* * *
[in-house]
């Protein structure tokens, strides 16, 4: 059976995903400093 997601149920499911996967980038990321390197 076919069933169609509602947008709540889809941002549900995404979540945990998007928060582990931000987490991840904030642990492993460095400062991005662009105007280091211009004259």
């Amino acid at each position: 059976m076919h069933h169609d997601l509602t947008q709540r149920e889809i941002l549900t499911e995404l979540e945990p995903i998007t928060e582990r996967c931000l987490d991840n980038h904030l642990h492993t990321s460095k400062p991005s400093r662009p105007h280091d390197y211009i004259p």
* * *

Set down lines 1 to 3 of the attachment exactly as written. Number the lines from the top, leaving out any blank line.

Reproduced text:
[in-house]
């Protein structure tokens, strides 16, 4: 059976995903400093 997601149920499911996967980038990321390197 076919069933169609509602947008709540889809941002549900995404979540945990998007928060582990931000987490991840904030642990492993460095400062991005662009105007280091211009004259």
């Amino acid at each position: 059976m076919h069933h169609d997601l509602t947008q709540r149920e889809i941002l549900t499911e995404l979540e945990p995903i998007t928060e582990r996967c931000l987490d991840n980038h904030l642990h492993t990321s460095k400062p991005s400093r662009p105007h280091d390197y211009i004259p």